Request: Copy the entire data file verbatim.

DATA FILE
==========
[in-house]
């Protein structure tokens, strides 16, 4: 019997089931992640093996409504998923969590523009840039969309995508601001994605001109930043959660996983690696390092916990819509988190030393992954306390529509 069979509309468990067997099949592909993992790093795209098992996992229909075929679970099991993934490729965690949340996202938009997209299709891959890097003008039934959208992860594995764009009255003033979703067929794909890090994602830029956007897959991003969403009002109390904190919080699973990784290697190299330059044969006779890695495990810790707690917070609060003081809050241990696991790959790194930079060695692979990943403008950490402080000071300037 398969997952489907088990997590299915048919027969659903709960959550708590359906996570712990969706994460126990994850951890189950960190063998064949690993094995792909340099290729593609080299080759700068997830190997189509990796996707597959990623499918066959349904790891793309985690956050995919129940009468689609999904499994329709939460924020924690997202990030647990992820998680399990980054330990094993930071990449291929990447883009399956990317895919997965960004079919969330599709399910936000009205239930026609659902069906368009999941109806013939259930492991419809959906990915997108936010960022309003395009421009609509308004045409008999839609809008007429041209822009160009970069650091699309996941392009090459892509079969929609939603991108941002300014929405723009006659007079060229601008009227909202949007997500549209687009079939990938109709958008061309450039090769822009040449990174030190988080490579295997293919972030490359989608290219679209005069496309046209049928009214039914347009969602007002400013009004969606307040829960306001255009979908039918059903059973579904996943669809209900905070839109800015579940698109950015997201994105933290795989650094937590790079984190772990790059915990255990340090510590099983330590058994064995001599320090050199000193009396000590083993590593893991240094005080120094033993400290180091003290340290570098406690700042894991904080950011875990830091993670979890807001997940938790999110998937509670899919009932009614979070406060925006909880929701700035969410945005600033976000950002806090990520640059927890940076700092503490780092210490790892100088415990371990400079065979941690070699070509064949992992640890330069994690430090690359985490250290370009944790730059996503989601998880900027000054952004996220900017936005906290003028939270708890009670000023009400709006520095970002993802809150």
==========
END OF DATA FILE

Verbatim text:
[in-house]
């Protein structure tokens, strides 16, 4: 019997089931992640093996409504998923969590523009840039969309995508601001994605001109930043959660996983690696390092916990819509988190030393992954306390529509 069979509309468990067997099949592909993992790093795209098992996992229909075929679970099991993934490729965690949340996202938009997209299709891959890097003008039934959208992860594995764009009255003033979703067929794909890090994602830029956007897959991003969403009002109390904190919080699973990784290697190299330059044969006779890695495990810790707690917070609060003081809050241990696991790959790194930079060695692979990943403008950490402080000071300037 398969997952489907088990997590299915048919027969659903709960959550708590359906996570712990969706994460126990994850951890189950960190063998064949690993094995792909340099290729593609080299080759700068997830190997189509990796996707597959990623499918066959349904790891793309985690956050995919129940009468689609999904499994329709939460924020924690997202990030647990992820998680399990980054330990094993930071990449291929990447883009399956990317895919997965960004079919969330599709399910936000009205239930026609659902069906368009999941109806013939259930492991419809959906990915997108936010960022309003395009421009609509308004045409008999839609809008007429041209822009160009970069650091699309996941392009090459892509079969929609939603991108941002300014929405723009006659007079060229601008009227909202949007997500549209687009079939990938109709958008061309450039090769822009040449990174030190988080490579295997293919972030490359989608290219679209005069496309046209049928009214039914347009969602007002400013009004969606307040829960306001255009979908039918059903059973579904996943669809209900905070839109800015579940698109950015997201994105933290795989650094937590790079984190772990790059915990255990340090510590099983330590058994064995001599320090050199000193009396000590083993590593893991240094005080120094033993400290180091003290340290570098406690700042894991904080950011875990830091993670979890807001997940938790999110998937509670899919009932009614979070406060925006909880929701700035969410945005600033976000950002806090990520640059927890940076700092503490780092210490790892100088415990371990400079065979941690070699070509064949992992640890330069994690430090690359985490250290370009944790730059996503989601998880900027000054952004996220900017936005906290003028939270708890009670000023009400709006520095970002993802809150």